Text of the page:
November 1, 2011
As a fairly new pilot with 120 hours, I was very excited about an upcoming flight from my home airport in Blue Ash, Ohio, to my favorite vacation spot: Traverse City, Michigan. I was looking forward to the opportunity to fly this trip during the fall color season.
I spent a great deal of time flight-planning my route, checking with flight service to make sure I had the current notams, and reviewing the weather. The evening before the flight, everything looked great. The weather forecast for the morning along the entire route was perfect with high ceilings and unlimited visibility.
The morning of the flight I called the FBO and asked them to take the Piper Archer out of the hangar and top off the tanks. To my surprise the FBO informed me the airplane was out of service for minor mechanical issues. Another Archer was available with a basic VFR panel—a single nav/com and no autopilot or wing leveler.
I quickly checked the weather with flight service and heard that the route was still VFR all the way, but the forecast for Traverse City now included a note stating “a chance of light showers with ceilings of 4,500 feet and scattered clouds at 3,000 feet.”
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I performed a very detailed preflight on the airplane and departed Blue Ash under clear skies. As I climbed to 4,500 feet msl I was amazed by the beauty of the fall colors. I had a VFR sectional on my knee and was tracking my progress via my flight plan toward the Dayton VOR.
Everything progressed smoothly as I crossed western Ohio and northeastern Indiana. As I entered Michigan, I began to notice that the ceilings were getting lower. I contacted flight watch at Lansing. Lansing was 10,000 overcast with unlimited visibility, and Traverse City was 7,500 scattered with 10 miles visibility. They reiterated that Traverse City had the chance of light rain showers and ceilings of 3,000 feet.
I continued on past Lansing and into northern Michigan. Farther north I noticed the ceilings were continuing to lower and get thicker. As I progressed toward Cadillac I descended to 3,000 feet msl. Passing Cadillac, I descended to 2,500 feet msl to stay 500 feet below the cloud deck.
About 10 miles beyond Cadillac it started to rain lightly but quickly turned to moderate and then heavy showers. I turned 180 degrees and started back toward the Cadillac airport. Unfortunately the weather behind me was even worse. I quickly remembered the three hours of instrument training—which had been conducted in actual IMC—and eight hours of night training my instructor had insisted I take before he would sign me off for the private pilot checkride. I focused on scanning the four primary instruments and made sure I had the airplane straight and level. I then contacted Minneapolis Center.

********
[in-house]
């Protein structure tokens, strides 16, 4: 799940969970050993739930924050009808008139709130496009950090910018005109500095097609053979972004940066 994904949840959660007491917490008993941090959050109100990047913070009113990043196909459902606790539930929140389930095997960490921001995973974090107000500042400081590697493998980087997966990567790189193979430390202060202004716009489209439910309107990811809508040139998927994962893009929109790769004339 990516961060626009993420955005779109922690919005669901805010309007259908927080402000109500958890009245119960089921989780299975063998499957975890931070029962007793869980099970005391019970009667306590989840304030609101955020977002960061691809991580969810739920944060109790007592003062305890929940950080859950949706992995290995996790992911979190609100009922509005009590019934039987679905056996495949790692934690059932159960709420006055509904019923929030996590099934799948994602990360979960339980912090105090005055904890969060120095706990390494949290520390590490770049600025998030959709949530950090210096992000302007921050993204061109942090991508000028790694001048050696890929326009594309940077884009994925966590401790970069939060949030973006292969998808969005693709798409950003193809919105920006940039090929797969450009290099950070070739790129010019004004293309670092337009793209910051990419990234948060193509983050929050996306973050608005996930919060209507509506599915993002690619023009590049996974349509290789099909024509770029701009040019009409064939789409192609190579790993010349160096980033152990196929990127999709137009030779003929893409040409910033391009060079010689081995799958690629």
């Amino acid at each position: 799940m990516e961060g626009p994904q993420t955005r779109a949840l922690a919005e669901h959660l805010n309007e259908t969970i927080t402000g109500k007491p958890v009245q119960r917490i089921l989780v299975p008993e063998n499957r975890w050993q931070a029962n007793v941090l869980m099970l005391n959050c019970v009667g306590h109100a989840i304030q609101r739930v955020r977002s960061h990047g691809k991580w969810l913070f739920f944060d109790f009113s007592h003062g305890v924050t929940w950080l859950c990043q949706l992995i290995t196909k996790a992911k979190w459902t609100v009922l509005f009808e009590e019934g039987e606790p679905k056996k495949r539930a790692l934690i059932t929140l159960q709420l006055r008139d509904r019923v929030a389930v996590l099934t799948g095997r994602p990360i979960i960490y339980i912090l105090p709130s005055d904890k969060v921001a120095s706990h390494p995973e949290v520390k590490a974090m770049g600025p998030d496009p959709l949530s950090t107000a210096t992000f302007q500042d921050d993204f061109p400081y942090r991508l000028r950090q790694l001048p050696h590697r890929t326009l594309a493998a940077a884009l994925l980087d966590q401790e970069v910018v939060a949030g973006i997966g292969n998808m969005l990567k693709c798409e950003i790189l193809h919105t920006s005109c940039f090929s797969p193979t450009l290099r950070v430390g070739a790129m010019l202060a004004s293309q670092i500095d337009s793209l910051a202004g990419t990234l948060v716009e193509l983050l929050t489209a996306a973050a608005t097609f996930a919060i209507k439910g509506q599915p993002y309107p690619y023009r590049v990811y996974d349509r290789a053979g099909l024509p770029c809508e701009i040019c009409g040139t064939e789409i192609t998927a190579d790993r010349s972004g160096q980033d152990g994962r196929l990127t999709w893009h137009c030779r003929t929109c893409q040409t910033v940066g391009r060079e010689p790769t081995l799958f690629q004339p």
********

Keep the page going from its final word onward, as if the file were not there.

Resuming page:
After providing me with a transponder code, they advised me that the present and forecast conditions for all airports within 100 miles of my location were IFR or going to IFR. I could either attempt to reach Traverse City VFR on my own or climb to 3,000 feet and receive radar vectors for an approach to Traverse City. Since there are numerous TV and radio towers south of Traverse City I decided that scud running was not a good option.
As I climbed into the clouds I was pretty terrified, but tried to remain focused on my instrument scan and was somewhat amazed that I could keep the airplane climbing and on course. As I dialed the ILS frequency into the one nav/com, the approach quickly turned into a localizer approach to Runway 28. Minneapolis Center handed me off to the Traverse City tower and advised me that Traverse City was now 1,000 overcast with three miles visibility and rain.
I centered the needle on the localizer, began slowing down, and descended from 3,000 feet to the minimum descent altitude of 1,360 feet. For several minutes it seemed like I would never see the ground, but at 1,600 feet I broke out of the clouds, and there in front of me was a 6,500-foot runway. I made a respectable landing and taxied to the GA ramp fully expecting to be called to the tower to explain my situation, but no such call ever came. Two days later I flew back to Blue Ash in perfect VFR conditions. I began instrument training the next day.
I now see there were several major warning signs I chose to ignore. The first was to accept an aircraft that was only VFR equipped. An IFR-equipped aircraft provides you significantly more options even when flying VFR. My second mistake was not to discuss the weather changes in more detail with flight watch. If I had done so, I would have been aware of the significant decrease in barometric pressure occurring over northern Michigan. My last mistake was continuing on when I first noticed the ceilings were dropping.
Fortunately I had taken flight instruction from an individual who believed in training even a basic VFR student in some real IFR and night conditions. That training proved invaluable.
Tom Kern holds a multiengine instrument rating, has 1,200 hours, and lives in Steamboat Springs, Colorado.
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